U.S. higher education providers are under pressure, and if on-campus classes can't be resumed in fall 2020, could be under greater pressure. While S&P Global Ratings' outlook on the U.S. not-for-profit higher education sector has been negative for three consecutive years now, we believe that the COVID-19 pandemic and related economic and financial impacts exacerbate pressures already facing colleges and universities. The financial impact on institutions from the loss of auxiliary revenue from housing and dining fees, and parking fees; as well as revenues from athletics, theater, and other events, is material for many. For schools with health care systems, lost revenue from cancelled elective surgical procedures could also be significant. The recently passed CARES Act will provide some budgetary relief to higher education institutions; however, despite this aid, we expect to see stressed operating budgets, the scope of which will ultimately be determined by the magnitude of lost revenues, the duration of the pandemic, fall 2020 mode of instruction, and ultimate enrollment figures.

Colleges and universities have reacted rapidly to the challenges presented by the pandemic. They have moved classes online to adhere to social-distancing rules, adjusted admission policies to accommodate disruptions to high school exams, and suspended academic conferences and travel. At the same time, many have implemented material expense cuts, including deferring capital expenditures, and imposing furloughs and layoffs, in some cases, with plans to continue to ramp up cost containment under various fall scenarios. Many colleges and universities have disclosed estimates of 2020 budget shortfalls, despite the inclusion of CARES stimulus funds. We expect that the colleges and universities we rate will face an unprecedented level of operating stress and tightened liquidity, which will worsen the longer and deeper the pandemic lasts. For fiscal 2020, and likely fiscal 2021, we believe margins will be further compressed and will be negative at some institutions, potentially weighing on their financial performance assessments. In our view, the credit pressures colleges and universities face will grow the longer campuses remain largely virtual or are governed by social-distancing rules.

Many of the colleges and universities that we rate have some headroom to absorb the impacts associated with COVID-19 at their current credit ratings, as they have built up reserves over recent years, hold solid balance sheets, and have relatively low debt levels. However, colleges and universities will face increased downward pressure on their current ratings depending on the extent to which economic disruptions associated with COVID-19 persist. If global travel restrictions are prolonged, or the imminent recession diminishes foreign students' financial means, then some could opt to study or work in their home countries instead. In our opinion, a fall 2020 with significantly fewer international students, as well as lower domestic enrollments overall, will cause serious operational pressures. At the same time, most U.S. colleges and universities depend on endowments and fundraising for a significant portion of revenues, and declining investment performance and endowment market values along with weaker fundraising results could negatively affect credit metrics during the outlook period. We assess a college or university's balance sheet strength using a measure of unrestricted financial resources, which excludes financial assets that aren't available for debt service because they are restricted for various reasons, and compare available resources (expendable resources for private institutions and adjusted unrestricted net assets for public institutions) to operating expenses and total debt outstanding. If these ratios fall significantly, we could lower our assessments of universities' financial resources and debt and contingent liabilities. We believe there will be greater pressure on those schools with limited revenue and expense flexibility, lack of liquidity or balance sheet cushion, and weaker fundraising capabilities.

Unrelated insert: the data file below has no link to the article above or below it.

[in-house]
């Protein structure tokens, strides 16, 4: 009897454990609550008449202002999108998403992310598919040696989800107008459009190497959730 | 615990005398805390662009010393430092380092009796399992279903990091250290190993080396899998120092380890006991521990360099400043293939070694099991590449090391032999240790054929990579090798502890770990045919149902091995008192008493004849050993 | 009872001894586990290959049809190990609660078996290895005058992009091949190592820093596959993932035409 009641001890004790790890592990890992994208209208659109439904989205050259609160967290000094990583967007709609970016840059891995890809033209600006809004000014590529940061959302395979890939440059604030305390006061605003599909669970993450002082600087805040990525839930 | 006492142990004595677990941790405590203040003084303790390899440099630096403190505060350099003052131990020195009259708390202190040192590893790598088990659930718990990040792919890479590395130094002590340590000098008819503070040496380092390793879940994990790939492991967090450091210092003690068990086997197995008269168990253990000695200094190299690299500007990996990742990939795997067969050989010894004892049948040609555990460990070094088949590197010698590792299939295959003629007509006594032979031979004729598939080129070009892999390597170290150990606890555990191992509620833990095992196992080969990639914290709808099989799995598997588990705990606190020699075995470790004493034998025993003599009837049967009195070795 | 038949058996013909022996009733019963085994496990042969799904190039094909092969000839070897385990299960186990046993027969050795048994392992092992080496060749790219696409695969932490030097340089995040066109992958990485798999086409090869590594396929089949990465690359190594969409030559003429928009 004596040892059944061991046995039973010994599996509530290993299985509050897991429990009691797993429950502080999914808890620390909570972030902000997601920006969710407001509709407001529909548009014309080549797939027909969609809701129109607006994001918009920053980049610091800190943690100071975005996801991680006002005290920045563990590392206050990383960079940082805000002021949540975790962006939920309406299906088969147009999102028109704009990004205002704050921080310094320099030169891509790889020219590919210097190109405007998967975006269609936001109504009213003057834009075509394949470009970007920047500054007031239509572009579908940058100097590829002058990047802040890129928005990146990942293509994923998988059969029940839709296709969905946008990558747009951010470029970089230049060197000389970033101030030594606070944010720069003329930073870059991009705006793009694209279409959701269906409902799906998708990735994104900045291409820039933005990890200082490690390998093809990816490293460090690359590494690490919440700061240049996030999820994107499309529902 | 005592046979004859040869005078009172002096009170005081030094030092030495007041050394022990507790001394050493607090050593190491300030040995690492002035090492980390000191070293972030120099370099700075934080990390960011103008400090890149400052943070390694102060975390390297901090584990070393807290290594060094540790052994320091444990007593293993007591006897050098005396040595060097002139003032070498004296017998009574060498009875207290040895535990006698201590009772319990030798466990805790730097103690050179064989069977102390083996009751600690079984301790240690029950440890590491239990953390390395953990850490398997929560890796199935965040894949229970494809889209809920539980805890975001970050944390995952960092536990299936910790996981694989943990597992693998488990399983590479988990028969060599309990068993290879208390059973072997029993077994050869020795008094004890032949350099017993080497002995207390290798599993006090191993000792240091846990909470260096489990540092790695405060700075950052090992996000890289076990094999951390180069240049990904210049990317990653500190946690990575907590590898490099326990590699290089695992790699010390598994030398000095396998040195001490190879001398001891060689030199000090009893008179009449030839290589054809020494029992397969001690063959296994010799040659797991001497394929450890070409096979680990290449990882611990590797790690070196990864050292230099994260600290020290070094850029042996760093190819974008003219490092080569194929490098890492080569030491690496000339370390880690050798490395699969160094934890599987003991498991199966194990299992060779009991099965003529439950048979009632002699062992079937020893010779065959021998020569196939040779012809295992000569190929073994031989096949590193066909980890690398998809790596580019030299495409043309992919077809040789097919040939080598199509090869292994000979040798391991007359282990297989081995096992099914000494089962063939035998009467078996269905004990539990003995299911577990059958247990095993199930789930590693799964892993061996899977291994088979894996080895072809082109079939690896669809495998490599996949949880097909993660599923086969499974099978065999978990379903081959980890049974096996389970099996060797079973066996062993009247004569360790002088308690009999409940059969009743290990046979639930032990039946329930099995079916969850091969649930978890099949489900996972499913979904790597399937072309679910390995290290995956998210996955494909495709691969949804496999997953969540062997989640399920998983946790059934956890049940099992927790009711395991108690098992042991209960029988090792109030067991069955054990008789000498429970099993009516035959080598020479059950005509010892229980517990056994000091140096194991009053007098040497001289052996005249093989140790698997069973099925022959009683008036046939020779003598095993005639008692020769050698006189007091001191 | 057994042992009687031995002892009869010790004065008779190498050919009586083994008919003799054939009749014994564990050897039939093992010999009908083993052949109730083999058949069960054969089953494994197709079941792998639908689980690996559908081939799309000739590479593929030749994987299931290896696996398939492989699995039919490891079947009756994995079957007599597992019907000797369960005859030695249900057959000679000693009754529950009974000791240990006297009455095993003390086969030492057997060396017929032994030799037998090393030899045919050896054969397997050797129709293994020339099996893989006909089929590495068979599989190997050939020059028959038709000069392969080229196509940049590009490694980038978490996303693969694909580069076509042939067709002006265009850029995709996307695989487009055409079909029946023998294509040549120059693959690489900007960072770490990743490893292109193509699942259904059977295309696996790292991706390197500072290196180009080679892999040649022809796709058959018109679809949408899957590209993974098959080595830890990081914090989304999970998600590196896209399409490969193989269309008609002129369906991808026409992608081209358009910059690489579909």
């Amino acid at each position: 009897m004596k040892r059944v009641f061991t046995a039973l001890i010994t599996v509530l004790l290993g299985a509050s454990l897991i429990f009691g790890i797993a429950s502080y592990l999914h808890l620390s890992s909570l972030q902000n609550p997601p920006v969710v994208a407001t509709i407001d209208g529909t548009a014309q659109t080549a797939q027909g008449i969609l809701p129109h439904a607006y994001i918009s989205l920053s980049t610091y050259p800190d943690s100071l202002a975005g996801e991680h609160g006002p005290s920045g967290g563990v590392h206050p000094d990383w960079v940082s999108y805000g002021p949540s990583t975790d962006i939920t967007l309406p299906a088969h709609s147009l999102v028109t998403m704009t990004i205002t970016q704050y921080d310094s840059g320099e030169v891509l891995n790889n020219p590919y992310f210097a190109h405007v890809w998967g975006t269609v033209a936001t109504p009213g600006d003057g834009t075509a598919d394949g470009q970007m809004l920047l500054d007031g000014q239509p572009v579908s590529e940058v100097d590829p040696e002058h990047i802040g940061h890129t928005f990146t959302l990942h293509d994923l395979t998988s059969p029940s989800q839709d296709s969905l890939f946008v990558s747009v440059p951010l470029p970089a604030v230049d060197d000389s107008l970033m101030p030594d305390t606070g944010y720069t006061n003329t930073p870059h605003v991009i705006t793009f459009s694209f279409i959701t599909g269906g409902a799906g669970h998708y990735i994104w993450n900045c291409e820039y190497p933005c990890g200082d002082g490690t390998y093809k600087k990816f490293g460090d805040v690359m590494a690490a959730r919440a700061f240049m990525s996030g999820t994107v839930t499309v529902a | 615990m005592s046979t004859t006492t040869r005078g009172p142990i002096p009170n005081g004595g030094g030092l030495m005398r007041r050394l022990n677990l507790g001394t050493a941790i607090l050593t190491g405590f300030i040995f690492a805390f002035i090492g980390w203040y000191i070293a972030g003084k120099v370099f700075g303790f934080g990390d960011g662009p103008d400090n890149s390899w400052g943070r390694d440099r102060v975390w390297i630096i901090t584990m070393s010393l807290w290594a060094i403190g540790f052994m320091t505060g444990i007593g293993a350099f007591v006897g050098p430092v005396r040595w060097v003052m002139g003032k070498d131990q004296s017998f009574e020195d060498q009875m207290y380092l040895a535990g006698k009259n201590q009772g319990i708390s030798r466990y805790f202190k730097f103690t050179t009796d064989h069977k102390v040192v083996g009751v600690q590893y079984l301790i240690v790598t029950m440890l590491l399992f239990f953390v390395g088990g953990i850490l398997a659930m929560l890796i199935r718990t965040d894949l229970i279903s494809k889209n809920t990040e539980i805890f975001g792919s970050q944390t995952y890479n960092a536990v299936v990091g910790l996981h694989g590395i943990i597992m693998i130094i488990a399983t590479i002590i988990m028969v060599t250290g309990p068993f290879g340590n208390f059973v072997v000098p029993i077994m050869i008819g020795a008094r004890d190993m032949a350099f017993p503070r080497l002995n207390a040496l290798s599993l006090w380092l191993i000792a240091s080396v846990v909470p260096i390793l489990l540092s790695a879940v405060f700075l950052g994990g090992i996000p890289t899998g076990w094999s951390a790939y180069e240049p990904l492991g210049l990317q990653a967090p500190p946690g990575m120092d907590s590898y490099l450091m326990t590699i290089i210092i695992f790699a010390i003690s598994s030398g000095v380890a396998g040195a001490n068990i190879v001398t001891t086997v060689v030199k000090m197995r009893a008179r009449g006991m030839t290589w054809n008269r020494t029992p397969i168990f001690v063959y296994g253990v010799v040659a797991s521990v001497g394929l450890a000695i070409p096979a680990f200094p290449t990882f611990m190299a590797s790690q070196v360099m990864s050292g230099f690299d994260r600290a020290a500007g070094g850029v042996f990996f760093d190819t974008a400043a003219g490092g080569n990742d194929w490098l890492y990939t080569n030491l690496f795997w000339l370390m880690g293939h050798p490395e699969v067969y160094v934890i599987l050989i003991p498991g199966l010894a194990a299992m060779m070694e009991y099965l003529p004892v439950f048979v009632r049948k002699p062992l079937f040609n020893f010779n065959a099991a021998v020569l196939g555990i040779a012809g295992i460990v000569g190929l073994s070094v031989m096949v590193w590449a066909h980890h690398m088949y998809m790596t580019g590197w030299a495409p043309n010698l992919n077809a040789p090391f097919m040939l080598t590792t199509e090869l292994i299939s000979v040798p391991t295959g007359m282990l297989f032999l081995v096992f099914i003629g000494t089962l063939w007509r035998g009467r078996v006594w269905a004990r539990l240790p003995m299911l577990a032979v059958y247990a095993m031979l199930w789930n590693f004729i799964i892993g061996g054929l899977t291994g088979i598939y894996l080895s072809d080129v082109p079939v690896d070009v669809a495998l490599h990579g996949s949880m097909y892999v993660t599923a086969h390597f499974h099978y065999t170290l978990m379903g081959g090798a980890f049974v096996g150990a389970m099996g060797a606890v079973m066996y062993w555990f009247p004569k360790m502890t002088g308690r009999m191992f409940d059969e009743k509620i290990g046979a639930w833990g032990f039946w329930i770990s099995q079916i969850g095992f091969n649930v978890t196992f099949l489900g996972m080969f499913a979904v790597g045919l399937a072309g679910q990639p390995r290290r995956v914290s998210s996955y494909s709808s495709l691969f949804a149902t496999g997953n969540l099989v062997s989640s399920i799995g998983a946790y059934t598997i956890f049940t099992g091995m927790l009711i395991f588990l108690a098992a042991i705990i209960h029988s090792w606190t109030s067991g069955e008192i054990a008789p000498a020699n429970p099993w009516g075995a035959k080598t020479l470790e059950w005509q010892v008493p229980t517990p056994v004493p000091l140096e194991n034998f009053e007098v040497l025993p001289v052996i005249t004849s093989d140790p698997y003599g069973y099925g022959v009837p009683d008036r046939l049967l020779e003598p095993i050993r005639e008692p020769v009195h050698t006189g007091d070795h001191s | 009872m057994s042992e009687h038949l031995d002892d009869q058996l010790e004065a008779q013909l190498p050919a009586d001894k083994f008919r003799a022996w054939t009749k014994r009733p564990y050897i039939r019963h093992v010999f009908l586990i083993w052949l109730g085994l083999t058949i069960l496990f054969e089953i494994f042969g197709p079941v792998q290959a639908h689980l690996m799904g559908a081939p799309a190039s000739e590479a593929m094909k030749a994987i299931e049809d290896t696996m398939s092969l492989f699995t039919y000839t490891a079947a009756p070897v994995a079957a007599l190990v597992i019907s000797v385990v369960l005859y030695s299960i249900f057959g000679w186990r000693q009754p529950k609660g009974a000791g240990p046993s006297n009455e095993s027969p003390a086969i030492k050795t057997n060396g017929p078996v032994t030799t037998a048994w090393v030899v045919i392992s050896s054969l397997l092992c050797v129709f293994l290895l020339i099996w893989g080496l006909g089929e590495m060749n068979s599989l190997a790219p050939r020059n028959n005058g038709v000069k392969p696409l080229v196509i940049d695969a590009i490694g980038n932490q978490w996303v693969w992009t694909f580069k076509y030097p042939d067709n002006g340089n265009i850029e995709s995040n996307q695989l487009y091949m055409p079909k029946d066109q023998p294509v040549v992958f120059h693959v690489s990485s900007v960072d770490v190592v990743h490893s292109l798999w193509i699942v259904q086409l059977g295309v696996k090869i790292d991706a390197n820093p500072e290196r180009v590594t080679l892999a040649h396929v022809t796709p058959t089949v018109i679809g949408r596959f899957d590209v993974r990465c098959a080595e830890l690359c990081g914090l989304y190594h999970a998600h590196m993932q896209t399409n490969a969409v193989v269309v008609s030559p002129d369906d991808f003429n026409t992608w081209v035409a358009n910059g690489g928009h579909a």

As described in "An Already Historic U.S. Downturn Now Looks Even Worse," published April 16, 2020, the recession's trajectory is much deeper and faster than previously anticipated. S&P Global Economics now projects that U.S. GDP will contract by 5.3% in 2020. Although we expect the economy will begin to recover in the second half of 2020, we anticipate that the recovery will be gradual and will be constrained by some form of continued social distancing as fears persist over the continued spread of COVID-19.